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Rumors of the death of direct mail have been greatly exaggerated. In fact, dimensional direct mail is arguably one of the better channels available to reach busy executive decision makers these days. Why? Because most companies have abandoned sending physical promotions in favor of digital communications. As a result, when someone does get a tube or box in the mail it is far more likely to be opened and reviewed than a LinkedIn invitation or an email.

The mail room clerk delivers a big UPS or FedEx package at 10am. It sits on the table in your office waiting to be opened. There is always a bit of mystery about the contents. By 1pm curiosity consumes you. You cannot help but inspect the outside of the package. Vaguely marked return address labels offer little clues as to the contents. Is this package something I should be expecting or is it an unsolicited promotional mailer?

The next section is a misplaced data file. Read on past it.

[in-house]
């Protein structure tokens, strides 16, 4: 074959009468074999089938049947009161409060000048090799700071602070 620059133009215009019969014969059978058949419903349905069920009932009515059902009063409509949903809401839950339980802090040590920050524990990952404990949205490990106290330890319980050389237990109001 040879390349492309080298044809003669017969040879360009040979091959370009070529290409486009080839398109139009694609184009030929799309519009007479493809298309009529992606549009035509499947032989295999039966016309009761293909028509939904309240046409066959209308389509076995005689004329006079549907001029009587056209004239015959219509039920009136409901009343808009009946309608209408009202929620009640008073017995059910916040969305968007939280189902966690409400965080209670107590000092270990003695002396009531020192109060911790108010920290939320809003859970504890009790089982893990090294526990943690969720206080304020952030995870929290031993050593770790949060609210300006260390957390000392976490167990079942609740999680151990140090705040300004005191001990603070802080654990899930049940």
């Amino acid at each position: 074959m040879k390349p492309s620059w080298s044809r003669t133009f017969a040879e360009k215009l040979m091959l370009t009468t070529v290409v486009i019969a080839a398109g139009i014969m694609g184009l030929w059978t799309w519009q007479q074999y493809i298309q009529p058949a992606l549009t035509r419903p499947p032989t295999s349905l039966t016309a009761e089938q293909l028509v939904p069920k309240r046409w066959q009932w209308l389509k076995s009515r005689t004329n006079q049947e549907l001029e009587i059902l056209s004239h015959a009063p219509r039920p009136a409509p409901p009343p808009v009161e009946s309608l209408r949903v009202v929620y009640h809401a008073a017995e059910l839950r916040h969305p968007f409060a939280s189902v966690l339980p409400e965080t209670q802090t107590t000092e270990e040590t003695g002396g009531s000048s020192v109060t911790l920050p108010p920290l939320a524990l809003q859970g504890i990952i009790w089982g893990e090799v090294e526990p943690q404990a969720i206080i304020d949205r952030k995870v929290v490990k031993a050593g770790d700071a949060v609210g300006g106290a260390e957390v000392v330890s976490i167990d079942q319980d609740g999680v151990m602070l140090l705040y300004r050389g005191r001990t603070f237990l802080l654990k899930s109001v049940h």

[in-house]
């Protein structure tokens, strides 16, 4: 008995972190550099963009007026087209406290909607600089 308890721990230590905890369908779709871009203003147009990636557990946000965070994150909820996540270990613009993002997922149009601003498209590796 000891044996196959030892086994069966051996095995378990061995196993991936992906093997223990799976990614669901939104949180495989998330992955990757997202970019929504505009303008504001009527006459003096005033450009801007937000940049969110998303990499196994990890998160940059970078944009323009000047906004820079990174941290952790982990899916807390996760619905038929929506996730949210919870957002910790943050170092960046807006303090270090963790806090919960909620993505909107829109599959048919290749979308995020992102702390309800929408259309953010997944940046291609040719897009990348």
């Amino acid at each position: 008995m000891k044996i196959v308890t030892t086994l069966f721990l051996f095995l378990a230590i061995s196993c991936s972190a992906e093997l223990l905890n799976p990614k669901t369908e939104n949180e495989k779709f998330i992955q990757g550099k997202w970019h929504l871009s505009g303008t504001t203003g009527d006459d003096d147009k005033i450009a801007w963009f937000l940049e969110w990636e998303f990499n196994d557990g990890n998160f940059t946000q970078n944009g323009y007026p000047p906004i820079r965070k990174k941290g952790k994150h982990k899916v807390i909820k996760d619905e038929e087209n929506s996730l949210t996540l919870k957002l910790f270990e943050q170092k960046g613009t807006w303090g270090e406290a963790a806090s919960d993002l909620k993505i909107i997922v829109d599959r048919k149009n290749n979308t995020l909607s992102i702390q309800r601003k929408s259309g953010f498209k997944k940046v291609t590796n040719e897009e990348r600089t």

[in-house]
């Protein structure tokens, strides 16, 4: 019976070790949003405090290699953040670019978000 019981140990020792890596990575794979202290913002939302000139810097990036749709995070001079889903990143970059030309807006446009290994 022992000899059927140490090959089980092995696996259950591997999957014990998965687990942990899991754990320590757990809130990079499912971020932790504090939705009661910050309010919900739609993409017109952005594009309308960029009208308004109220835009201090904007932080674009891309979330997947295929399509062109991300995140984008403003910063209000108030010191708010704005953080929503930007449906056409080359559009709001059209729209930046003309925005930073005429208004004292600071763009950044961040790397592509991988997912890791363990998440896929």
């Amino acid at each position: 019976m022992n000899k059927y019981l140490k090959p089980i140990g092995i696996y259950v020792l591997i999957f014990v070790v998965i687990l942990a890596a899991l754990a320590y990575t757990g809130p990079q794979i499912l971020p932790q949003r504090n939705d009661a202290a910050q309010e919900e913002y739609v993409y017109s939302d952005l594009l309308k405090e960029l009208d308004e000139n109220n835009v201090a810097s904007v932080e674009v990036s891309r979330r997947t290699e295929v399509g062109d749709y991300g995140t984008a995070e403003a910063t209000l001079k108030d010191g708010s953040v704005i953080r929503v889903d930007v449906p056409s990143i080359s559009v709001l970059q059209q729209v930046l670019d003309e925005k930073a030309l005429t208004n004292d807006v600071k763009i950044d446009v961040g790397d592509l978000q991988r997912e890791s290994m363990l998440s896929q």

By 3pm you open it. It is a calculator with a link to a website that offers a free ROI analysis.  Maybe it is of interest.  But let’s suppose it is not – taking the worst case scenario.  Even if it is something you don’t want there is still a certain amount of guilt to just throwing it away. At 5pm when your meetings end you start walking the halls trying to pass it off to others in the office. By 6pm if you have no takers then you start considering taking it home to the kids. But in the process you’ve exposed the dimensional mailer to several other people who it has made an impression upon.  Score!

dimensional mail

Example of a Dimensional Mailer

Compare the attention that the dimensional mail got as compared to an email. Even the best written email can be easily deleted with one keystroke or sent to a spam folder never to be seen again. LinkedIn invitations have become very popular in recent years with the advent of Social Selling. But LinkedIn direct messages are easily ignored. Voice mails are equally expendable. Many executives have their assistants filter through voice mails and transcribe or delete them.

Steve Keifer

Steve Keifer has led marketing and product management teams at seven different SaaS and cloud providers ranging from venture-backed, early-stage startups to multi-billion, publicly traded companies - including several that experienced hypergrowth, filed IPOs, and reached unicorn status. In Bantrr, Steve shares many of the best practices and lessons learned from building and scaling marketing organizations. Topics include new category creation, brand development, and demand generation.

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